Labor Law

Auto Bus Transport Systems vs Antonio Bautista

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458 SCRA 578 – Labor Law – Labor Standards – Service Incentive Leave Pay – Curious Animal Doctrine

Antonio Bautista was employed by Auto Bus Transport Systems, Inc. in May 1995. He was assigned to the Isabela-Manila route and he was paid by commission (7% of gross income per travel for twice a month).

In January 2000, while he was driving his bus he bumped another bus owned by Auto Bus. He claimed that he accidentally bumped the bus as he was so tired and that he has not slept for more than 24 hours because Auto Bus required him to return to Isabela immediately after arriving at Manila. Damages were computed and 30% or P75,551.50 of it was being charged to Bautista. Bautista refused payment.

Auto Bus terminated Bautista’s employment after due hearing as part of Auto Bus’ management prerogative. Bautista sued Auto Bus for Illegal Dismissal. The Labor Arbiter Monroe Tabingan dismissed Bautista’s petition but ruled that Bautista is entitled to P78,117.87 13th month pay payment and P13,788.05 for his unpaid service incentive leave pay.

The case was appealed before the National Labor Relations Commission. NLRC modified the LA’s ruling. It deleted the award for 13th Month pay. The court of Appeals affirmed the NLRC.

Auto Bus averred that Bautista is a commissioned employee and if that is not reason enough that Bautista is also a field personnel hence he is not entitled to a service incentive leave. They invoke:


(a) Every employee who has rendered at least one year of service shall be entitled to a yearly service incentive leave of five days with pay.


SECTION 1. Coverage. ‘ This rule shall apply to all employees except:

(d) Field personnel and other employees whose performance is unsupervised by the employer including those who are engaged on task or contract basis, purely commission basis, or those who are paid in a fixed amount for performing work irrespective of the time consumed in the performance thereof; . . .

ISSUE: Whether or not Bautista is entitled to Service Incentive Leave. If he is, Whether or not the three (3)-year prescriptive period provided under Article 291 of the Labor Code, as amended, is applicable to respondent’s claim of service incentive leave pay.

HELD: Yes, Bautista is entitled to Service Incentive Leave. The Supreme Court emphasized that it does not mean that just because an employee is paid on commission basis he is already barred to receive service incentive leave pay.

The question actually boils down to whether or not Bautista is a field employee.

According to Article 82 of the Labor Code, ‘field personnel shall refer to non-agricultural employees who regularly perform their duties away from the principal place of business or branch office of the employer and whose actual hours of work in the field cannot be determined with reasonable certainty.

As a general rule, field personnel are those whose performance of their job/service is not supervised by the employer or his representative, the workplace being away from the principal office and whose hours and days of work cannot be determined with reasonable certainty; hence, they are paid specific amount for rendering specific service or performing specific work. If required to be at specific places at specific times, employees including drivers cannot be said to be field personnel despite the fact that they are performing work away from the principal office of the employee.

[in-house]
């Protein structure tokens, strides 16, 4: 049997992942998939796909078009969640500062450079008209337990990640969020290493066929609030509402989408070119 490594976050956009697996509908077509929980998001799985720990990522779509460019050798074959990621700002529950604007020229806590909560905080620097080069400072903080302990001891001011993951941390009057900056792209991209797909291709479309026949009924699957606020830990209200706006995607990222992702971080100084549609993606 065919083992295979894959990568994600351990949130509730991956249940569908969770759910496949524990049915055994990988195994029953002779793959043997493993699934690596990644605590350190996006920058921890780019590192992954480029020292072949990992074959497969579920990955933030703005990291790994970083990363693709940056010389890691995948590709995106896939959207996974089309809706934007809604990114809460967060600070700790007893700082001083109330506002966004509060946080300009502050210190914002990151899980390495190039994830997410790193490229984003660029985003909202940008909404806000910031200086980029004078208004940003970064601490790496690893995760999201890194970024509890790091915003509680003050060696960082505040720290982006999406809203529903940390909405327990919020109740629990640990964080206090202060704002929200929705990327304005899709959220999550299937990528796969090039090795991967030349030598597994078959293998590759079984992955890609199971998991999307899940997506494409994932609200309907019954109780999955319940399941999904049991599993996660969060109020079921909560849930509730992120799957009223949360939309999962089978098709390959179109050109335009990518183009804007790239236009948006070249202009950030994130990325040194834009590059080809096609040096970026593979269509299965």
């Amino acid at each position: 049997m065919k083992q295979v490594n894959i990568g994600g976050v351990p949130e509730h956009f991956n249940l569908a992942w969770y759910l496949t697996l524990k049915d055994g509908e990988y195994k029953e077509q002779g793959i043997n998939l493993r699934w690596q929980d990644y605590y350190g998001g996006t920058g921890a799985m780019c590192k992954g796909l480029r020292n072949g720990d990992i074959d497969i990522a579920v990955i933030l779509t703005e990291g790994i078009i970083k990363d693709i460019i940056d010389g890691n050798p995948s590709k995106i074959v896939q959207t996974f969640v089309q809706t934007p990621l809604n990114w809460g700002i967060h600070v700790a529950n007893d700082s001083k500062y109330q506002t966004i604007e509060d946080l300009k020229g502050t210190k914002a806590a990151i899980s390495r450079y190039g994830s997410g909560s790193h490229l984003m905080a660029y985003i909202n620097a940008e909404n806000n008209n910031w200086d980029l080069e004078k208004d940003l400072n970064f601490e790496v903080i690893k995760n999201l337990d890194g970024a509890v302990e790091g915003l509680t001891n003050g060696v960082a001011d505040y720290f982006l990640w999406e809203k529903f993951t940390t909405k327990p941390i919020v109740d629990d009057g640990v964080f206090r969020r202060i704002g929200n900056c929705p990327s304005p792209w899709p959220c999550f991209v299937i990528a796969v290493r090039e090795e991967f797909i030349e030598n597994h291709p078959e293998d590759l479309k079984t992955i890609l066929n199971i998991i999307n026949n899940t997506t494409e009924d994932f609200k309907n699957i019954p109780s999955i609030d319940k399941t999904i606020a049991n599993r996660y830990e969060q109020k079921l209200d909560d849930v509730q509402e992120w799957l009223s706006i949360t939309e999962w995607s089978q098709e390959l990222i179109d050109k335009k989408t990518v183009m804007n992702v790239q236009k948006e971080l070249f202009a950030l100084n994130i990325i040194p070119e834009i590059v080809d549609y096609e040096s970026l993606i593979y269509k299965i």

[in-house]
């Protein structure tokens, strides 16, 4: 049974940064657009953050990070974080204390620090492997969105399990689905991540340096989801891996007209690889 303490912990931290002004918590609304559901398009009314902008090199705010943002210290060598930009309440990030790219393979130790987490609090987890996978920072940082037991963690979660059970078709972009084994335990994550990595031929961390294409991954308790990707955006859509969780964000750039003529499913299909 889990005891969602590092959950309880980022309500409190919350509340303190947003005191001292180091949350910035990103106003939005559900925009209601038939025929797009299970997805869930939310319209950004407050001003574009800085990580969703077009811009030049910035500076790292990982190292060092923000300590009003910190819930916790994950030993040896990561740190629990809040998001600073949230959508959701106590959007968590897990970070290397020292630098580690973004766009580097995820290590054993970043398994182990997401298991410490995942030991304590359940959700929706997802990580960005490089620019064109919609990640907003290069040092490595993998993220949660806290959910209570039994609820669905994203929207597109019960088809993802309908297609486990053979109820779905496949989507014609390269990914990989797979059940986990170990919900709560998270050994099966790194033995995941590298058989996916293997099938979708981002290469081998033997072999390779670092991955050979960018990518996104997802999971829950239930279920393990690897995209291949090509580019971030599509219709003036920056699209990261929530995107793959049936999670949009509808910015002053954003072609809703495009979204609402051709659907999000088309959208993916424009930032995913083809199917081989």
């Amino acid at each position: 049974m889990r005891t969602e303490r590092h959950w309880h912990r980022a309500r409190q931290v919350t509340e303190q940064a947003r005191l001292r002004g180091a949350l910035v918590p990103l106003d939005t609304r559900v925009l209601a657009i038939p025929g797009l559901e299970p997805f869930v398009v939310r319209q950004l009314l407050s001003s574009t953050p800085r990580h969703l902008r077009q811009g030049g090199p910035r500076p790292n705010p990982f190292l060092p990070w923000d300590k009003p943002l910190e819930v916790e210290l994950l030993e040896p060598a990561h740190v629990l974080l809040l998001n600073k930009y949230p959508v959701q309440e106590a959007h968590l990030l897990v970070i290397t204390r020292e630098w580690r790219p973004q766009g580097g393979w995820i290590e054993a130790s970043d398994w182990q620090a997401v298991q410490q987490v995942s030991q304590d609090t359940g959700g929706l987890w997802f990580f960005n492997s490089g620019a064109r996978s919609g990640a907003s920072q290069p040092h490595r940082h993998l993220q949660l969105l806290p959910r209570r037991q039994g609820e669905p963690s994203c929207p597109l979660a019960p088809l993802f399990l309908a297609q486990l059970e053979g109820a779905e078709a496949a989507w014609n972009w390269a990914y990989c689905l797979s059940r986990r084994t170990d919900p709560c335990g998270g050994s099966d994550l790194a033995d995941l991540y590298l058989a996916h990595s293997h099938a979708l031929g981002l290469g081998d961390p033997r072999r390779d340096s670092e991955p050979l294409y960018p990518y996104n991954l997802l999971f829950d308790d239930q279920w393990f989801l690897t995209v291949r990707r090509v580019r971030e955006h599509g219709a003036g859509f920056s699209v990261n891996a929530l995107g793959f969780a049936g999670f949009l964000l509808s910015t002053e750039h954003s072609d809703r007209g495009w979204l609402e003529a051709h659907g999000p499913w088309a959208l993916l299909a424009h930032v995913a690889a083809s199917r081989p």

Certainly, Bautista is not a field employee. He has a specific route to traverse as a bus driver and that is a specific place that he needs to be at work. There are inspectors hired by Auto Bus to constantly check him. There are inspectors in bus stops who inspects the passengers, the punched tickets, and the driver. Therefore he is definitely supervised though he is away from the Auto Bus main office.

On the other hand, the 3 year prescriptive period ran but Bautista was able to file his suit in time before the prescriptive period expired. It was only upon his filing of a complaint for illegal dismissal, one month from the time of his dismissal, that Bautista demanded from his former employer commutation of his accumulated leave credits. His cause of action to claim the payment of his accumulated service incentive leave thus accrued from the time when his employer dismissed him and failed to pay his accumulated leave credits.

Therefore, the prescriptive period with respect to his claim for service incentive leave pay only commenced from the time the employer failed to compensate his accumulated service incentive leave pay at the time of his dismissal. Since Bautista had filed his money claim after only one month from the time of his dismissal, necessarily, his money claim was filed within the prescriptive period provided for by Article 291 of the Labor Code.

Definition of Service Incentive Leave

Service incentive leave is a right which accrues to every employee who has served within 12 months, whether continuous or broken reckoned from the date the employee started working, including authorized absences and paid regular holidays unless the working days in the establishment as a matter of practice or policy, or that provided in the employment contracts, is less than 12 months, in which case said period shall be considered as one year. It is also commutable to its money equivalent if not used or exhausted at the end of the year. In other words, an employee who has served for one year is entitled to it. He may use it as leave days or he may collect its monetary value.

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